Every year, more than 50 volunteers return to the Bankhead National Forest to help protect and restore the native ecosystem of the southeast.
Volunteers from the Wild South Helping Hands Volunteer Group devoted more than 400 hours recently to help the forest maintain approximately 15 miles of trails, remove tons of rubbish and clear several illegal dumping sites. In addition, the “Helping Hands” volunteers planted trees, installed signs, improved glade and rock outcrop communities and inventoried canyon corridors.
The group also completed a non-native invasive species inventory for the Sipsey Wilderness Area. Invasive species are detrimental to many native species and their established habitats. Based on the inventory results, volunteers are now helping the forest remove non-native invasive plants such as privet and kudzu throughout the Bankhead National Forest. A difficult task, the effort requires many hours of manual labor since removal relies solely on the use of hand tools to comply with wilderness regulations.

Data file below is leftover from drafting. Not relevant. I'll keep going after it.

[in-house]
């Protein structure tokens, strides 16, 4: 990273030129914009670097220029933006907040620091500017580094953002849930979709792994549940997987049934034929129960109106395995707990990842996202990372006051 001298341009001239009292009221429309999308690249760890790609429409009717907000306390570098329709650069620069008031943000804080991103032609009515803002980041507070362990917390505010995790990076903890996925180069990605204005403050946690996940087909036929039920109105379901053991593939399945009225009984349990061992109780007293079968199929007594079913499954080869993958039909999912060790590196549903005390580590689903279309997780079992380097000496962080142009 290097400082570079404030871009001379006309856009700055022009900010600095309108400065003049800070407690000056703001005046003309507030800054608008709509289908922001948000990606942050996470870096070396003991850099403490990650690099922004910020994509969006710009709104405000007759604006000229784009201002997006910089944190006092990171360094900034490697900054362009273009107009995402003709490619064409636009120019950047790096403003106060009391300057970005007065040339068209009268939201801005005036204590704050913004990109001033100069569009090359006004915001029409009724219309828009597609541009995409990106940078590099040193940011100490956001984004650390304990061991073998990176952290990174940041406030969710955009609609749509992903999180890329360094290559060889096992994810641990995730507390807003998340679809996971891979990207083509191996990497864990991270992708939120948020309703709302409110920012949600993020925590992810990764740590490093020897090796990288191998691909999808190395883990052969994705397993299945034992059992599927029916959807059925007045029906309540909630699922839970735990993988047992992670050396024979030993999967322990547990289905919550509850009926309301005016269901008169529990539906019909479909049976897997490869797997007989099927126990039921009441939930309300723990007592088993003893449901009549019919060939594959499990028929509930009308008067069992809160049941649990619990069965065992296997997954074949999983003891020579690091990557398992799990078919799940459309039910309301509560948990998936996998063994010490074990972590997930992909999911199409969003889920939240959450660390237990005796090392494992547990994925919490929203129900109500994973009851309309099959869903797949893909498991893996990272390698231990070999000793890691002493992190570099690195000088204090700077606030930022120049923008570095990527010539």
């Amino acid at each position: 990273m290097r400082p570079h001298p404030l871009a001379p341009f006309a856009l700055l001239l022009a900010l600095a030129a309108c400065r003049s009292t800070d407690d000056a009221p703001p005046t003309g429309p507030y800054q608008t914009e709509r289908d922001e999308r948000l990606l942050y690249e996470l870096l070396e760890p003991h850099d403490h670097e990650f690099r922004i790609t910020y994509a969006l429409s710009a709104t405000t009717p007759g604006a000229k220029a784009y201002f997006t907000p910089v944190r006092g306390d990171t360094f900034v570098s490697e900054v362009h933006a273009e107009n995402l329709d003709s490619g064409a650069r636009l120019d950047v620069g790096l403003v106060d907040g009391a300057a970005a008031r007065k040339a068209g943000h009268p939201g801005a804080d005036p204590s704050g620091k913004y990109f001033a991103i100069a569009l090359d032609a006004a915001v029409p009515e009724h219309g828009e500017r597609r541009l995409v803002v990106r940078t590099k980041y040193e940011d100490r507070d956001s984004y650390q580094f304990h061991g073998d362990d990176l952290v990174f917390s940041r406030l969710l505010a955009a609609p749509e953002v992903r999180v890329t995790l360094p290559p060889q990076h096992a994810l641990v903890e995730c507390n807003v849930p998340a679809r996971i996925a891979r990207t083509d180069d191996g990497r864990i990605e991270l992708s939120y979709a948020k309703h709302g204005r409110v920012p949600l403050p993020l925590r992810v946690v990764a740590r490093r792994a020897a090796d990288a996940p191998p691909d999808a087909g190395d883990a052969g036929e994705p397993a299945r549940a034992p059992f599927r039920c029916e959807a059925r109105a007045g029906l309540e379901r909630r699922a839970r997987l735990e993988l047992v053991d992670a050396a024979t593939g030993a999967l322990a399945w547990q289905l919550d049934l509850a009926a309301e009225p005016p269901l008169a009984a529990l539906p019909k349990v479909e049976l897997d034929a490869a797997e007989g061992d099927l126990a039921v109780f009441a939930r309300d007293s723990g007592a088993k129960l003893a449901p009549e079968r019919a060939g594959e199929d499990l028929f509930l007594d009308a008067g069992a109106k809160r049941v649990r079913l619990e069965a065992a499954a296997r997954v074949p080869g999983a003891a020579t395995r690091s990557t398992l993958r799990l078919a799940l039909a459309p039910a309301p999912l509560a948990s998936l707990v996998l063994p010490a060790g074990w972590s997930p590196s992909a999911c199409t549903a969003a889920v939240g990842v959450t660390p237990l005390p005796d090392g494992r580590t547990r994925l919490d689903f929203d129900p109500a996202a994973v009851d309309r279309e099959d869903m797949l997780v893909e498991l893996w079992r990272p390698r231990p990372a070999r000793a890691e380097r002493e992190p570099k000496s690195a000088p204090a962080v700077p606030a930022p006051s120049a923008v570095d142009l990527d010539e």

This week is also National Volunteer Week with a Presidential proclamation asking Americans to observe the week by volunteering in service projects across the country and pledging to make service part of their daily lives. On the Bankhead National Forest, this pledge to service from dedicated assistance of volunteers allows visitors to the forest to continue to enjoy the natural beauty the forest has to offer.
President Obama issued a Presidential Proclamation deeming this week National Volunteer Week, encouraging every American to observe the week by volunteering in service projects across the country and pledging to make service part of their daily lives. To get started on a project near you, visit www.Serve.gov.